By Susan Jaffe
Kaiser Health News
Tuesday, September 7, 2010; HE01
After Ann Callan, 85, fell and broke four ribs, she spent six days at Holy Cross Hospital in Silver Spring. Doctors and nurses examined her daily and gave her medications and oxygen to help her breathe. But when she was discharged in early January, her family got a surprise: Medicare would not pay for her follow-up nursing home care, because she did not have the prerequisite three days of inpatient care.
"Where was she?" asks her husband, Paul Callan, 85, a retired U.S. Army colonel. "I was with her all the time. I knew she was a patient there."
But Holy Cross had admitted her only for observation. Observation services include short-term treatment and tests to help doctors decide if the patient should be admitted for inpatient treatment. Medicare's guidance says it should take no more than 24 to 48 hours to make this determination.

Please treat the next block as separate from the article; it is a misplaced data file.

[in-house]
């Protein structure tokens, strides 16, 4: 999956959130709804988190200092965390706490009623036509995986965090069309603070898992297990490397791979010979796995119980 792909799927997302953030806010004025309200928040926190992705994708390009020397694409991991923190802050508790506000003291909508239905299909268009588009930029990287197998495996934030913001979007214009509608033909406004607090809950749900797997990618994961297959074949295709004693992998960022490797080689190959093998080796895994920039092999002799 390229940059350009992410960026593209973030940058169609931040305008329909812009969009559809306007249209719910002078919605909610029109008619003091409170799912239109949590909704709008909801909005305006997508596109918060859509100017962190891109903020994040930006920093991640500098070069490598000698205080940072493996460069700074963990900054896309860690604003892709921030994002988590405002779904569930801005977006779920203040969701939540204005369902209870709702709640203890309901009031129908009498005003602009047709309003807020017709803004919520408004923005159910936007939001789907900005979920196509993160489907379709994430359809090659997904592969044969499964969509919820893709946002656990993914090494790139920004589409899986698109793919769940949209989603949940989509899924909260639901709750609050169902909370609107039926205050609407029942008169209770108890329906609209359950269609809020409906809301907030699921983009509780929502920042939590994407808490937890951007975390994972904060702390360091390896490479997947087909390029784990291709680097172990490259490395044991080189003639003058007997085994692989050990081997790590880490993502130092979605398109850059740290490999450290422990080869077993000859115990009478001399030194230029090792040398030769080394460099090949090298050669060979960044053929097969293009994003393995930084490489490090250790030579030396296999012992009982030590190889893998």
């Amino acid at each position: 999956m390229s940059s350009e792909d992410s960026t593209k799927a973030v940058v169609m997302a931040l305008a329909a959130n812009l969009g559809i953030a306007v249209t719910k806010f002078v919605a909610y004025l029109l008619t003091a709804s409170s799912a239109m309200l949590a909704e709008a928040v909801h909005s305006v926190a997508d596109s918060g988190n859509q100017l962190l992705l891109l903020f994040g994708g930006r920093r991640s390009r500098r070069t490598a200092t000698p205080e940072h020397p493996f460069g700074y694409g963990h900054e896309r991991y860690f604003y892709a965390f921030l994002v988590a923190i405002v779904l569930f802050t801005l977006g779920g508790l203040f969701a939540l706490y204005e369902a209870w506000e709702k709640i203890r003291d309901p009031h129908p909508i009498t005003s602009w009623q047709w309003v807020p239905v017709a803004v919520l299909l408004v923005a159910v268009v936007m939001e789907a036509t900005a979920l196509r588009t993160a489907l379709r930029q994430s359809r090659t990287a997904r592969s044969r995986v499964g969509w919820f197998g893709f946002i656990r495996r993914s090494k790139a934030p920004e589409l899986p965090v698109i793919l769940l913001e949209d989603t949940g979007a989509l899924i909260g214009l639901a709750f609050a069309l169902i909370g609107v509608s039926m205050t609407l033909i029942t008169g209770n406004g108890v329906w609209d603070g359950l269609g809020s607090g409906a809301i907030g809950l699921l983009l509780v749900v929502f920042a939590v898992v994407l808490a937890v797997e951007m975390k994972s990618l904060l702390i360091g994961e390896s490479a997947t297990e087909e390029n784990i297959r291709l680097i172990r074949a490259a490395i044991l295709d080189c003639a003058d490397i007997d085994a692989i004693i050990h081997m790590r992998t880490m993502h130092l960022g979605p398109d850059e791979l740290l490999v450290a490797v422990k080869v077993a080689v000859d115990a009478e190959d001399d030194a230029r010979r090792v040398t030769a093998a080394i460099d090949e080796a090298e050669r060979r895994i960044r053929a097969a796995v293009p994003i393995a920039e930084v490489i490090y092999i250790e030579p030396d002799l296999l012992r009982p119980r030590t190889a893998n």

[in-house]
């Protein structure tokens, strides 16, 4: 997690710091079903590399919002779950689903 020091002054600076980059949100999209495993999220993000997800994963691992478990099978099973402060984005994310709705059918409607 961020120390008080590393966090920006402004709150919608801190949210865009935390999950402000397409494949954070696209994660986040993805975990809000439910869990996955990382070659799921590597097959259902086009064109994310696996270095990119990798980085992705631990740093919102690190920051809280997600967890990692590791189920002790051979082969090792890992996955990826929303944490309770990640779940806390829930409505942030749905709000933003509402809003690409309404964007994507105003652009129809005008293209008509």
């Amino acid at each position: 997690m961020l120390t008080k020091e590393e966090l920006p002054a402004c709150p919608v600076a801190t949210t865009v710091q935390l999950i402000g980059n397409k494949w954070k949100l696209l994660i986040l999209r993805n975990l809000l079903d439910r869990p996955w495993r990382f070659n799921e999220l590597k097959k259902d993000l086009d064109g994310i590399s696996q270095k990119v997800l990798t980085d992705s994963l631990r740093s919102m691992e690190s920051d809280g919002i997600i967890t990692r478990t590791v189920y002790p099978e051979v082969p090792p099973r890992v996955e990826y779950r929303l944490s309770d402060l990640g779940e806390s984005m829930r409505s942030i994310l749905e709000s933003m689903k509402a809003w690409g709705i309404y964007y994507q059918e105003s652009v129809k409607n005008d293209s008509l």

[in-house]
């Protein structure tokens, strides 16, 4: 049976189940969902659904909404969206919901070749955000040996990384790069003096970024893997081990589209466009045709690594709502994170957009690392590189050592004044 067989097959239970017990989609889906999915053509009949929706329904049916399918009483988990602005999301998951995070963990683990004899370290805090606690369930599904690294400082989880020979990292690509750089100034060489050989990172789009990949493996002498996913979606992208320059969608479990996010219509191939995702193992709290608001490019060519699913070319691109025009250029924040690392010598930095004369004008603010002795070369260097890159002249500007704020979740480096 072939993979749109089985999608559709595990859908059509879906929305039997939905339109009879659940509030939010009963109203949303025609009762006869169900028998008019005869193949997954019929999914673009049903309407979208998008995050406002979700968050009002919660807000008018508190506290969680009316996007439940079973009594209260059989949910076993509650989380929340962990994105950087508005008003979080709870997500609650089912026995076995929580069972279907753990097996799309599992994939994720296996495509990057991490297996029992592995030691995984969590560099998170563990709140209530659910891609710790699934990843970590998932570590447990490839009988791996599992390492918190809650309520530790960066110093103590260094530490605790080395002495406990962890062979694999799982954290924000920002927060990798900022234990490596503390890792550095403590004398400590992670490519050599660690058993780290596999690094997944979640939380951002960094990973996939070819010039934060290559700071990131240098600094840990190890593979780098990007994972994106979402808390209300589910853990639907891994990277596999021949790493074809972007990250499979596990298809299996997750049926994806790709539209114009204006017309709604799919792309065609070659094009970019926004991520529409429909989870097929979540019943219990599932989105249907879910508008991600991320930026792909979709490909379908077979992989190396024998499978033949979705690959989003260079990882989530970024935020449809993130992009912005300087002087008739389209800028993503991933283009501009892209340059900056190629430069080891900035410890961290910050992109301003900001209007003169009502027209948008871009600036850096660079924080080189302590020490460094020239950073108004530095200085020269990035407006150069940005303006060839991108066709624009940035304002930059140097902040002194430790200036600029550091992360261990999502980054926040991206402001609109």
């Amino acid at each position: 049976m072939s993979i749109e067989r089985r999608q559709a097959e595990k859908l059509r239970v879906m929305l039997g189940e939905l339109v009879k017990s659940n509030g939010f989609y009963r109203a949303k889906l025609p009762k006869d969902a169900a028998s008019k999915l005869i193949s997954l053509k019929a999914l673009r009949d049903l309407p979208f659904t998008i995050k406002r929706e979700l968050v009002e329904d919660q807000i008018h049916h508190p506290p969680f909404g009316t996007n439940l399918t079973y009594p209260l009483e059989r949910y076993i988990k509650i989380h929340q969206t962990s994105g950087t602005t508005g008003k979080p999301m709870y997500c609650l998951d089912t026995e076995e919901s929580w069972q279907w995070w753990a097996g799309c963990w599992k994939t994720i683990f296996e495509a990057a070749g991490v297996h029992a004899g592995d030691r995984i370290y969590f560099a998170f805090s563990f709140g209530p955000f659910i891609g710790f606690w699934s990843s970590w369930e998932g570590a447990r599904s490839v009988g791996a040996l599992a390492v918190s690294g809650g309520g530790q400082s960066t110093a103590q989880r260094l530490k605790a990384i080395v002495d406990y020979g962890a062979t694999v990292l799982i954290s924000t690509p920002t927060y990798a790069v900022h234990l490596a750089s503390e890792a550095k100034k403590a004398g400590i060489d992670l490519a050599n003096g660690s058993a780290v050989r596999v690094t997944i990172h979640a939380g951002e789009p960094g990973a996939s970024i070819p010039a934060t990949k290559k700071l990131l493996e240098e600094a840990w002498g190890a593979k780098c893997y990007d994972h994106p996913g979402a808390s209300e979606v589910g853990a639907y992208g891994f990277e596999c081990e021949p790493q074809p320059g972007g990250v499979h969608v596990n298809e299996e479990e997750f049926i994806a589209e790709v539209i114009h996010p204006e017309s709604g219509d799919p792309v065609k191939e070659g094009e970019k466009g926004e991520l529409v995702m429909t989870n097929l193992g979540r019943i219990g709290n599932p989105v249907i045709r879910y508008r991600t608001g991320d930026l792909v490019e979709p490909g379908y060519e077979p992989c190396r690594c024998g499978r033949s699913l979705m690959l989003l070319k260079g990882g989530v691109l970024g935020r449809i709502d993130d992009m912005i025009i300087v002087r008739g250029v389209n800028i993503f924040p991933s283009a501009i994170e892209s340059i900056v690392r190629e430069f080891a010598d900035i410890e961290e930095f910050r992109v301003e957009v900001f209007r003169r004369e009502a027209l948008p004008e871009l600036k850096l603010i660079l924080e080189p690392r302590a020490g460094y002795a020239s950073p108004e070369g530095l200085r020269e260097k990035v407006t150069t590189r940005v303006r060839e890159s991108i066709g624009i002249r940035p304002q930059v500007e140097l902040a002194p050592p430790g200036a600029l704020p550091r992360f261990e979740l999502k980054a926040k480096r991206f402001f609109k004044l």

Yet some hospitals keep patients under observation for days, and that decision can have severe consequences. Medicare considers observation services outpatient care, which requires beneficiaries to cover a bigger share of drug costs and other expenses than they would when receiving inpatient care.And unless patients spend at least three consecutive days as an inpatient, Medicare will not cover follow-up nursing home expenses after discharge.
The Callans owe $10,597.60 to Renaissance Gardens, the Silver Spring nursing home where Ann Callan spent three weeks.
"I'm going to fight this," Paul Callan says. "I don't care how long it takes, because I don't think it's right."
The Callans have since retained an attorney to pursue the matter, and hospital officials would not discuss details of the case "in anticipation of possible legal action," a spokeswoman said. However, Karen Jerome, a physician who is an adviser on care management at Holy Cross, said in a statement that the hospital has a policy of informing patients when they are in observation care and that patients receive a thorough review to determine their status.